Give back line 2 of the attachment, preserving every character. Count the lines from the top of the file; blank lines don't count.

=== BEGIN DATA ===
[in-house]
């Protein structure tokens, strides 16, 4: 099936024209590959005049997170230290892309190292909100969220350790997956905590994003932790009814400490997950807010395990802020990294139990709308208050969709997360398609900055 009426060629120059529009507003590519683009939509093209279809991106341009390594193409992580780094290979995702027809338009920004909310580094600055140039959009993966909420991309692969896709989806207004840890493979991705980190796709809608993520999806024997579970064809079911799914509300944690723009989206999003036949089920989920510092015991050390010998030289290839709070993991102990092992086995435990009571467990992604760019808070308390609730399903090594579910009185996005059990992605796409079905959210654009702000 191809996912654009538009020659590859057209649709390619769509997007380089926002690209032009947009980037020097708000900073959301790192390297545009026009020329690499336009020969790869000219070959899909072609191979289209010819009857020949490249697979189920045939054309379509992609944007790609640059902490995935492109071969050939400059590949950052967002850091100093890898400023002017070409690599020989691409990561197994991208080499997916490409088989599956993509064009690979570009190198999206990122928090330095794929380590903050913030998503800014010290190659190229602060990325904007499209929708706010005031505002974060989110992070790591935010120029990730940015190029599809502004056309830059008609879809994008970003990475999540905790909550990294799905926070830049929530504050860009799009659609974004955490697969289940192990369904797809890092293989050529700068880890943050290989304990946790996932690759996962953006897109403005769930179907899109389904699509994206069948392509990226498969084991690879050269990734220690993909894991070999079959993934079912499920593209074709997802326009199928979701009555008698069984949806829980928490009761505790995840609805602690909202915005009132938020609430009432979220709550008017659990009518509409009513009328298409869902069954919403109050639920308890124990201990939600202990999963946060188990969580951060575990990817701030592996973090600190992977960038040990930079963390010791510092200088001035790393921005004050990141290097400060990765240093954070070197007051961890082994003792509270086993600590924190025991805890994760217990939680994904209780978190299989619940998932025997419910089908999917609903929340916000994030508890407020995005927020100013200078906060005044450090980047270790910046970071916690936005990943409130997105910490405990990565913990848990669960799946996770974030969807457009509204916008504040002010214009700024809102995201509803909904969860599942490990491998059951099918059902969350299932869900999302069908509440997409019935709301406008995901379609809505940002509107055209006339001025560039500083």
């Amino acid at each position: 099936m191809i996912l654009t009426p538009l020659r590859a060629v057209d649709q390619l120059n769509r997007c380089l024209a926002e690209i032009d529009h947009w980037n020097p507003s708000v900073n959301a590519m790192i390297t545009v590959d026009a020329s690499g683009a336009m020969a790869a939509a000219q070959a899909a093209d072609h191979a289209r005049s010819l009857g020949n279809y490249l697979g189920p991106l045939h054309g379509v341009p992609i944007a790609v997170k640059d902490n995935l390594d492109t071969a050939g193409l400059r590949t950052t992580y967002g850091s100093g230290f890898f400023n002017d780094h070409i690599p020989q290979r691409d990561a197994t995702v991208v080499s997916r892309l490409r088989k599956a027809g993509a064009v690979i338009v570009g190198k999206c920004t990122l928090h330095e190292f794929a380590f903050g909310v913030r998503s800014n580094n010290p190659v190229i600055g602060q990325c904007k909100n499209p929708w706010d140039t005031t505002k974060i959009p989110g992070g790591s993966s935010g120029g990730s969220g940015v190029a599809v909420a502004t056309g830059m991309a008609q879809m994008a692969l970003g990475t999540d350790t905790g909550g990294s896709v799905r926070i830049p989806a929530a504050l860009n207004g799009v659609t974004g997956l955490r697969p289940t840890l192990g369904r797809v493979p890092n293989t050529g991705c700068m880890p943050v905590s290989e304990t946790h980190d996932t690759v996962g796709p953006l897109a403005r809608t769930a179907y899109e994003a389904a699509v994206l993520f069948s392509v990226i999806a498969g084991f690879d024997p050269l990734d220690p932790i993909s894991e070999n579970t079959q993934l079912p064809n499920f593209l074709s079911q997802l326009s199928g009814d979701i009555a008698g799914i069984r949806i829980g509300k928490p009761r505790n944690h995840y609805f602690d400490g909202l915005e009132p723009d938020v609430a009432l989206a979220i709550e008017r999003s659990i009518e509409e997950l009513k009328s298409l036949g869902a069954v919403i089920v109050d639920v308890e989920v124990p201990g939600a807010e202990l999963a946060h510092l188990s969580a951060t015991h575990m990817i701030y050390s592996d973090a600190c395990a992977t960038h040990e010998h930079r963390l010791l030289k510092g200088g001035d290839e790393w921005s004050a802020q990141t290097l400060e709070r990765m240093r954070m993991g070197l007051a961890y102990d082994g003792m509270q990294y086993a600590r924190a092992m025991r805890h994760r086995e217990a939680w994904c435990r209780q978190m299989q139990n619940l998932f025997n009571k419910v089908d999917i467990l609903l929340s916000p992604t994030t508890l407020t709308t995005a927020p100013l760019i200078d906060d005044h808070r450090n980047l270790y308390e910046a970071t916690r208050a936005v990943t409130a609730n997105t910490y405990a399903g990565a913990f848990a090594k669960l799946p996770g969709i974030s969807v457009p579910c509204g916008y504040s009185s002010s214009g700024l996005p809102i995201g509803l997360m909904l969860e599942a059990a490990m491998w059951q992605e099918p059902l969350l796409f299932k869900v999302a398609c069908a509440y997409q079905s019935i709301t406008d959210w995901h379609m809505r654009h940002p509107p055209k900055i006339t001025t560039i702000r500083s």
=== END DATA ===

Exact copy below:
């Protein structure tokens, strides 16, 4: 099936024209590959005049997170230290892309190292909100969220350790997956905590994003932790009814400490997950807010395990802020990294139990709308208050969709997360398609900055 009426060629120059529009507003590519683009939509093209279809991106341009390594193409992580780094290979995702027809338009920004909310580094600055140039959009993966909420991309692969896709989806207004840890493979991705980190796709809608993520999806024997579970064809079911799914509300944690723009989206999003036949089920989920510092015991050390010998030289290839709070993991102990092992086995435990009571467990992604760019808070308390609730399903090594579910009185996005059990992605796409079905959210654009702000 191809996912654009538009020659590859057209649709390619769509997007380089926002690209032009947009980037020097708000900073959301790192390297545009026009020329690499336009020969790869000219070959899909072609191979289209010819009857020949490249697979189920045939054309379509992609944007790609640059902490995935492109071969050939400059590949950052967002850091100093890898400023002017070409690599020989691409990561197994991208080499997916490409088989599956993509064009690979570009190198999206990122928090330095794929380590903050913030998503800014010290190659190229602060990325904007499209929708706010005031505002974060989110992070790591935010120029990730940015190029599809502004056309830059008609879809994008970003990475999540905790909550990294799905926070830049929530504050860009799009659609974004955490697969289940192990369904797809890092293989050529700068880890943050290989304990946790996932690759996962953006897109403005769930179907899109389904699509994206069948392509990226498969084991690879050269990734220690993909894991070999079959993934079912499920593209074709997802326009199928979701009555008698069984949806829980928490009761505790995840609805602690909202915005009132938020609430009432979220709550008017659990009518509409009513009328298409869902069954919403109050639920308890124990201990939600202990999963946060188990969580951060575990990817701030592996973090600190992977960038040990930079963390010791510092200088001035790393921005004050990141290097400060990765240093954070070197007051961890082994003792509270086993600590924190025991805890994760217990939680994904209780978190299989619940998932025997419910089908999917609903929340916000994030508890407020995005927020100013200078906060005044450090980047270790910046970071916690936005990943409130997105910490405990990565913990848990669960799946996770974030969807457009509204916008504040002010214009700024809102995201509803909904969860599942490990491998059951099918059902969350299932869900999302069908509440997409019935709301406008995901379609809505940002509107055209006339001025560039500083």